“My best entrepreneurial advice is to start” (Dave Morin, entrepreneur, angel investor, CEO and co-founder of social network Path)
What is a private company?
7 advantages of private companies…..
1. A company has “perpetual succession” – it survives the death/incapacity/insolvency/exit of the directors and shareholders. That carries a host of practical benefits, including making it a possible estate planning tool.
2. Transferring ownership and management is easy – shareholders and directors change but the company lives on.
3. Directors and managers have limited liability. Note however that directors and senior managers can be held personally liable in cases of reckless or fraudulent trading, non-compliance with statutory duties and the like – the “new” Companies Act in particular has imposed a whole new set of duties and risks in this regard. Bear in mind also that that your limited liability falls away to the extent that you sign personal surety for company debts.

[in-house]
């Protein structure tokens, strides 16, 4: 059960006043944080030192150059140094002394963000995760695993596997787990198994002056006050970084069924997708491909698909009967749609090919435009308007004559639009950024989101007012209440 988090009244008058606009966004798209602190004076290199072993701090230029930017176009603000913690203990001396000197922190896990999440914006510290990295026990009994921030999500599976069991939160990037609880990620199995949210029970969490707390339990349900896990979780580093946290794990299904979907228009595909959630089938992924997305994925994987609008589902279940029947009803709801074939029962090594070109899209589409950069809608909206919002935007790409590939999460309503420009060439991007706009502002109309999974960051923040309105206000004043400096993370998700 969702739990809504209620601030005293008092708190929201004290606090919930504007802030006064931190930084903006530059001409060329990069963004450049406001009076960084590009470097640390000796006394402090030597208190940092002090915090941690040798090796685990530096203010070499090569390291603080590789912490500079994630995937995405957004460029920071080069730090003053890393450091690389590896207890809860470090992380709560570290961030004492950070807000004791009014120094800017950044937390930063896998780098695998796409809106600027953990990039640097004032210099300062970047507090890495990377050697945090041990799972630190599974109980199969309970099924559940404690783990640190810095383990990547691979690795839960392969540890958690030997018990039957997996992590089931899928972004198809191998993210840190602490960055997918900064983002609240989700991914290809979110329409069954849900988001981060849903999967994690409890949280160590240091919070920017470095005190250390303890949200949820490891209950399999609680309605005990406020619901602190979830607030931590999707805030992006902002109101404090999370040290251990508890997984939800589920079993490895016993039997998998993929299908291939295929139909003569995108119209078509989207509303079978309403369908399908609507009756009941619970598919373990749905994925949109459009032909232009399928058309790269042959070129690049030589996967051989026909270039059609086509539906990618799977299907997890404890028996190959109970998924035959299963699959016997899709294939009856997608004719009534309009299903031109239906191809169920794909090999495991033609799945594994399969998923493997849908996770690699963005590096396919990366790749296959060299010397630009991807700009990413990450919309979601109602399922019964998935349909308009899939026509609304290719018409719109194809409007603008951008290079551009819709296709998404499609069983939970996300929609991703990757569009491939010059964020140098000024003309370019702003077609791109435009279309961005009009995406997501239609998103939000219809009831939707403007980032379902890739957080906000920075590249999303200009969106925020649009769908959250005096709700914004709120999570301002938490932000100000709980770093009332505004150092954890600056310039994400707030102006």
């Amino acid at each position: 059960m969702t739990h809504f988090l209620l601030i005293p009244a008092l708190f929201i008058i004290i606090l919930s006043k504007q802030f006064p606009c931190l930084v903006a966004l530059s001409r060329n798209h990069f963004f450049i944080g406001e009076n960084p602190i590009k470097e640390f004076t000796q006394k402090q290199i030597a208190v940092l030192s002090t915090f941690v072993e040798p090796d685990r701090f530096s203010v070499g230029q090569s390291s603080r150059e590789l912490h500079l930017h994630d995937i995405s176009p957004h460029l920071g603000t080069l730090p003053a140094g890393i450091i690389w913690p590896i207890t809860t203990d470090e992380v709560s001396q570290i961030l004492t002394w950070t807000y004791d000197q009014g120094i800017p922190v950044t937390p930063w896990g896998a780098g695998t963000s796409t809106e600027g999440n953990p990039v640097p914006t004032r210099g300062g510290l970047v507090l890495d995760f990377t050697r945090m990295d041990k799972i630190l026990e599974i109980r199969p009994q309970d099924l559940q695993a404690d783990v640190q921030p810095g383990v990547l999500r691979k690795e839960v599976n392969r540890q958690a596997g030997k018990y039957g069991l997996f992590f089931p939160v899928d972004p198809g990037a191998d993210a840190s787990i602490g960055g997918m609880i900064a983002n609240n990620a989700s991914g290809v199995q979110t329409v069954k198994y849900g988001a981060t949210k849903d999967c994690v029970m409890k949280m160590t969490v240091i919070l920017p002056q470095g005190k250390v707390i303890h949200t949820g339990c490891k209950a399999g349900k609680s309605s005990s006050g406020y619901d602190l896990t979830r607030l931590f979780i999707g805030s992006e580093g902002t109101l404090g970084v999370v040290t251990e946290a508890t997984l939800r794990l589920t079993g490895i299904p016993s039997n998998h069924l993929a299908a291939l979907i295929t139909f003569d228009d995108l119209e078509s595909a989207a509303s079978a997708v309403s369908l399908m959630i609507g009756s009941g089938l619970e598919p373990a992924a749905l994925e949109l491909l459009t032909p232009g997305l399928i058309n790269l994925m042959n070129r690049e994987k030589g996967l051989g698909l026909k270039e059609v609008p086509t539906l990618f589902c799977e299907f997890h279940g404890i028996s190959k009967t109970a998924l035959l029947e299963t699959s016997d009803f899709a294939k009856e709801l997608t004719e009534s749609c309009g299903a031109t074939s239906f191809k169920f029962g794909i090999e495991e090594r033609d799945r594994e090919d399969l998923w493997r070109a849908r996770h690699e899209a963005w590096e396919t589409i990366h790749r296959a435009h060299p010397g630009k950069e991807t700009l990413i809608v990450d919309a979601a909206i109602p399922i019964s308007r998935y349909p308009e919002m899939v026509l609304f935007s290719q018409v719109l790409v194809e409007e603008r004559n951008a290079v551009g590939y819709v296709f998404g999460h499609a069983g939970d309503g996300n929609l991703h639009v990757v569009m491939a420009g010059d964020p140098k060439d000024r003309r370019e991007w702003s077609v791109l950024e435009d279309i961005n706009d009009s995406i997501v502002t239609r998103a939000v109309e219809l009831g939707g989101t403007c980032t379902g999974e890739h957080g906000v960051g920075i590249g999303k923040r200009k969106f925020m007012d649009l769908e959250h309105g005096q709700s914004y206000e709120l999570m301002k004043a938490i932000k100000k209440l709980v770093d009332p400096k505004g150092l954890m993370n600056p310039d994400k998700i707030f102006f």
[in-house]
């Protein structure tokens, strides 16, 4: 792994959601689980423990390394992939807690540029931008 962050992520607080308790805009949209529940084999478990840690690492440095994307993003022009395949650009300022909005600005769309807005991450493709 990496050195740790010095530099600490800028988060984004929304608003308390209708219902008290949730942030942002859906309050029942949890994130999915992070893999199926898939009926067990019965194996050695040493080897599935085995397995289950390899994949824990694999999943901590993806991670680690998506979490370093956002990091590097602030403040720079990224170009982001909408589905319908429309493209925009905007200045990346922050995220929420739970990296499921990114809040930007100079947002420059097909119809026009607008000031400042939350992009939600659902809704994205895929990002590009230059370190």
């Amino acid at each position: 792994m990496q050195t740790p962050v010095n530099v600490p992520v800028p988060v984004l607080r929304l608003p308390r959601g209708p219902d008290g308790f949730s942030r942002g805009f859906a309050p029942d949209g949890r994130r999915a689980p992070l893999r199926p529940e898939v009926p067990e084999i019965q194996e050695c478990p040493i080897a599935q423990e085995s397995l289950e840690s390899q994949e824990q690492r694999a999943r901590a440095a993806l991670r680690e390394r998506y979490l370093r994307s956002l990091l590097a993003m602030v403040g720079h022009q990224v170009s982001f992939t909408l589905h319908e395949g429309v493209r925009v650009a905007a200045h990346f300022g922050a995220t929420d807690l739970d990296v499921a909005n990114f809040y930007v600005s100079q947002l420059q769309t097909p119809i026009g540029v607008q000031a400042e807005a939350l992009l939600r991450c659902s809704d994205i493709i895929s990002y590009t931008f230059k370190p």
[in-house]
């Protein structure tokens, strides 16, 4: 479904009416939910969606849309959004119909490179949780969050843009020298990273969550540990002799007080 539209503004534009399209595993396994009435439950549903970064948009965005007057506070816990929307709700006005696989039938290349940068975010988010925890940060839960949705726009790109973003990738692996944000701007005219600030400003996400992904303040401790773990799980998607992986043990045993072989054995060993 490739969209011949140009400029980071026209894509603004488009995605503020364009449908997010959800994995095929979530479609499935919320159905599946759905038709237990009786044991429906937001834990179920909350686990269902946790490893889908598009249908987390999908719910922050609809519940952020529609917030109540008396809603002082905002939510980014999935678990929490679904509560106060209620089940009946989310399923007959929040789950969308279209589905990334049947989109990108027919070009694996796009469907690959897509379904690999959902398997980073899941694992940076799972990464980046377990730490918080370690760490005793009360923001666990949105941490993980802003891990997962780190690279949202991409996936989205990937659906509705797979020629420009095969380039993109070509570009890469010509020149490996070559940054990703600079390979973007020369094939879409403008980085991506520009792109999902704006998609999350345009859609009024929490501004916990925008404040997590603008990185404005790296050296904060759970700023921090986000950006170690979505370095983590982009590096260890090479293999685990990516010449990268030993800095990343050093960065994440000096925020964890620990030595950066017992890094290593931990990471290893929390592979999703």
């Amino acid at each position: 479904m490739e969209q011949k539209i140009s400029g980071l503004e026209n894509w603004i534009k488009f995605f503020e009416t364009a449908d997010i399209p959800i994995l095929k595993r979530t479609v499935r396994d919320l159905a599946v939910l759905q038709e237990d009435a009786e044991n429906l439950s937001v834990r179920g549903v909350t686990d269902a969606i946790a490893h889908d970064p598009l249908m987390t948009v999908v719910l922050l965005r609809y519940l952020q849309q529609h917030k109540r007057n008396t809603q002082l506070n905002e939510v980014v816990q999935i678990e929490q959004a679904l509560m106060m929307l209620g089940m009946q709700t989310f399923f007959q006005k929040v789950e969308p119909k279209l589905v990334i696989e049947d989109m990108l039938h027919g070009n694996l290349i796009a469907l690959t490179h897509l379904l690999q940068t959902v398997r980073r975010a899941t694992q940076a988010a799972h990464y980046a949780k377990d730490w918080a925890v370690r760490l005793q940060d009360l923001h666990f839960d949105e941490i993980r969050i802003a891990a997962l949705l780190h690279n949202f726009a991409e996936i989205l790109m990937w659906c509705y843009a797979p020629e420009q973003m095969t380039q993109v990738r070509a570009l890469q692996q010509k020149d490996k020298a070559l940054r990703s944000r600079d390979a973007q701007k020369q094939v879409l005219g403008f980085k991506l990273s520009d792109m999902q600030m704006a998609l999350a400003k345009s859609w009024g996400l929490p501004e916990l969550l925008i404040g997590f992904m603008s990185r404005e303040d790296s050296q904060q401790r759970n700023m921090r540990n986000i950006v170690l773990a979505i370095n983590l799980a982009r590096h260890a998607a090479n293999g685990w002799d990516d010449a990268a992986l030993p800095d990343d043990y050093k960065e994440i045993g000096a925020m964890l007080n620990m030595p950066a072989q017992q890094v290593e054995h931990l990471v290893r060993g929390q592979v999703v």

4. Shareholders are in general not liable for the company’s debts, although they do risk liability for some tax debts e.g. if they control or are regularly involved in the management of the company’s financial affairs.
5. It is generally easier to raise funding for a company than it is for a sole tradership or partnership.
6. Similarly, a company is adaptable to both small and large businesses, so if you are starting off small but planning to grow substantially, consider using a company from day one.
7. Tax: Sometimes an advantage ….. see below.
….. and 3 disadvantages
1. Formation: Unlike sole traderships and partnerships, companies require formal registration and compliance with various formalities. Factor the attendant delay and cost into your plans. Using a shelf company can reduce the hassle but make sure you buy it from a reputable business.
2. Costs of administration: Prepare for a higher administrative and regulatory burden than with your other choices. Factor in both the time and financial costs of complying with the host of legal requirements, statutory returns and general red tape associated with companies. Find out up front for example whether you are going to have to pay for a full audit or independent review every year.
3. Tax: Sometimes a disadvantage ….. see below.
The tax angle
The bottom line is this – take full professional advice on both the legal and the tax implications of using each type of entity before choosing.
This is the fourth article in our series “Choosing the right legal entity for your business”. Next time we’ll look in more depth at the business trust option.